'Looking for the Key' - Jane
Hypnosis can be metaphorically described as a magnifying glass. Whatever an individual focuses on while under hypnosis becomes vivified or lifelike. In part, the client begins to live the images because they are more vivid than the ones in the waking state.
Because of this magnifying effect, clients who imagine the future the way they truly desire it will actually create a future memory, just as powerful as the past memory experience, and begin to live out their goal in that very moment.
No. If an individual undergoing hypnosis wants to remember what happened under hypnosis, or have memories from the past, he or she will. If the client wants to forget something, amnesia can be produced with a post-hypnotic suggestion, but it wears off quickly as the subject wishes.
However, a certified hypnotherapist can help a person transform a memory which may be causing problems. The mind contains unconscious memories which generally are responsible for our decision, attitudes, feelings and behaviors.
Yes, provided an individual has normal physiological and psychological functioning and therefore the ability to concentrate and relax.
As long as a normal human being is willing, he or she may undergo hypnosis. Insusceptible people are simply not willing. There is a positive correlation between a person’s willingness to relax and concentrate and the ability to undergo hypnosis.
No. An individual should not expect to go to sleep. Hypnosis is a state of hyper-awareness that feels very relaxing. An individual is completely aware of everything that is occurring in the surrounding environment, as well as that which is happening in the inner mind. Hypnosis is a state of consciousness located somewhere between awake and sleep.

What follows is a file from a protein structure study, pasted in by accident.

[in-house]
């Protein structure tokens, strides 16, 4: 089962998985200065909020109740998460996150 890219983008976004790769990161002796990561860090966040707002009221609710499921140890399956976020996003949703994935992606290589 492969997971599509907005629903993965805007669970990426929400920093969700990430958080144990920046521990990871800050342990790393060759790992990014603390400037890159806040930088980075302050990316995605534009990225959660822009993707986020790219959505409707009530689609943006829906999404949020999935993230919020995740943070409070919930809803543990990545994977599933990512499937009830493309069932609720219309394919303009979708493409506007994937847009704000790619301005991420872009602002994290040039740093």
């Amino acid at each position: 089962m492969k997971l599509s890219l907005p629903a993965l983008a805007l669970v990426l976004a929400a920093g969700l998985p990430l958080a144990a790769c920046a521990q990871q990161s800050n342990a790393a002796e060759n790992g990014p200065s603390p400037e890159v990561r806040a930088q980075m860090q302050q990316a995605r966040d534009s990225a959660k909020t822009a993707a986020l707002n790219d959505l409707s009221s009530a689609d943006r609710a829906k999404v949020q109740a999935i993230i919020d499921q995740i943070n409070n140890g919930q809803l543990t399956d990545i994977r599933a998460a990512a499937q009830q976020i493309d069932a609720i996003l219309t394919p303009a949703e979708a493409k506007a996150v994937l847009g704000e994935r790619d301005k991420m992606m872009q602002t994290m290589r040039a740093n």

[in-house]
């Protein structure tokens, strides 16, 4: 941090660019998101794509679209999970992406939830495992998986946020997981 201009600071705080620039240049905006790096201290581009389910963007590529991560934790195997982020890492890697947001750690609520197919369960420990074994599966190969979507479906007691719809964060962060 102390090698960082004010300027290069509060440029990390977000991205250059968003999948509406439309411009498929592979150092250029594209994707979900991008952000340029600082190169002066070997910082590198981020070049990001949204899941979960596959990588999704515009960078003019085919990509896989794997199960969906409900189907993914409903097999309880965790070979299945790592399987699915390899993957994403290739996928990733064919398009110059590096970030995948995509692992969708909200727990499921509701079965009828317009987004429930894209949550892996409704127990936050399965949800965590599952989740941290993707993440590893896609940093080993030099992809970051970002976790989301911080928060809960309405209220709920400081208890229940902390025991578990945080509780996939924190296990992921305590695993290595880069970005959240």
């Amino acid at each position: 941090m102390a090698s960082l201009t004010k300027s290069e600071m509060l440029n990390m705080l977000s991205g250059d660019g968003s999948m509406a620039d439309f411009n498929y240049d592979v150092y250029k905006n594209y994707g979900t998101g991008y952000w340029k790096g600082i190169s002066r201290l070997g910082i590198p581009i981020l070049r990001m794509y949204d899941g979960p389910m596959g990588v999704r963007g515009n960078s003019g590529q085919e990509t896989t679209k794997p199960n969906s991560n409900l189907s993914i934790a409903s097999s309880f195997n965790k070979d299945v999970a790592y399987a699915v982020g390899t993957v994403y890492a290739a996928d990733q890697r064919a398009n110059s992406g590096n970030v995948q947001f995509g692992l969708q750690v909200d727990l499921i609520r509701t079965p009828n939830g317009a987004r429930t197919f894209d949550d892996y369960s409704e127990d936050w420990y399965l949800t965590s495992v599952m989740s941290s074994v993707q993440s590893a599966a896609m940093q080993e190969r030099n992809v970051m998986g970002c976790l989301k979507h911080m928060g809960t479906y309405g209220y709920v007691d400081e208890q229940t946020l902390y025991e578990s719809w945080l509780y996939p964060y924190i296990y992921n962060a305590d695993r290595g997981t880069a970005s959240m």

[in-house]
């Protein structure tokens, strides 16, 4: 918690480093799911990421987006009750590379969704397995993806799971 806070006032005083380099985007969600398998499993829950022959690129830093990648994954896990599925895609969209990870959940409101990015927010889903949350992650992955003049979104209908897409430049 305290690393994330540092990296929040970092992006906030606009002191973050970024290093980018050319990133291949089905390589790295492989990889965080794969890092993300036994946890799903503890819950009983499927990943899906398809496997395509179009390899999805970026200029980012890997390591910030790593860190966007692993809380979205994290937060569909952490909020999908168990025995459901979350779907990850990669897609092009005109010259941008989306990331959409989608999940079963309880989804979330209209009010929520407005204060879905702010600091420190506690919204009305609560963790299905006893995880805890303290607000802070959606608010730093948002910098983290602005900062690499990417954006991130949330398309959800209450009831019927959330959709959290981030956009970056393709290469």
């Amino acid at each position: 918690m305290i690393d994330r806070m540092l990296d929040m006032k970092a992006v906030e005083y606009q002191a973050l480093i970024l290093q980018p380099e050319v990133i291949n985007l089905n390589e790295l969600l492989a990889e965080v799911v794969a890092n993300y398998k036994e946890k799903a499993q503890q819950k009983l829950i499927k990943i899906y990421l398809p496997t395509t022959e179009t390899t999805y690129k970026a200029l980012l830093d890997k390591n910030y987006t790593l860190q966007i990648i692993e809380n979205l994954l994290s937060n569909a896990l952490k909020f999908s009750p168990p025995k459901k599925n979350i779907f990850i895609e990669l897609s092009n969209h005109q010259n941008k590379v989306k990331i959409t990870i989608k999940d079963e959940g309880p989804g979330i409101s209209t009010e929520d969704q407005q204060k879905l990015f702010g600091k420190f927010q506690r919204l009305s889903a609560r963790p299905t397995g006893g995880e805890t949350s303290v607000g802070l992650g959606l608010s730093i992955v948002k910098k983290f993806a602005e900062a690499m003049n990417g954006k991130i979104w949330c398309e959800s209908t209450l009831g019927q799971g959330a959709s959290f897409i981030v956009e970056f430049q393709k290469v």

No. People under hypnosis cannot detach from the ego. As a general rule if a client were given a suggestion he or she did not agree with, he or she would simply refuse, laugh at it, or awaken from hypnosis. Beliefs and values continue to stay intact during any act that involves hypnosis.
A multitude of symptoms and problems. Most clinical psychologists use hypnosis as an adjunct to psychotherapy methods.
In contrast, a clinical hypnotherapist will use suggestive therapy and sometimes regressive hypnosis as the primary intervention to transform a problem or reach a therapeutic goal.
Chips, A. S. (2010). Clinical hypnotherapy: A transpersonal approach: An educational guidebook (2nd ed.). Transpersonal Publishing.
Allen Chips DCH, PhD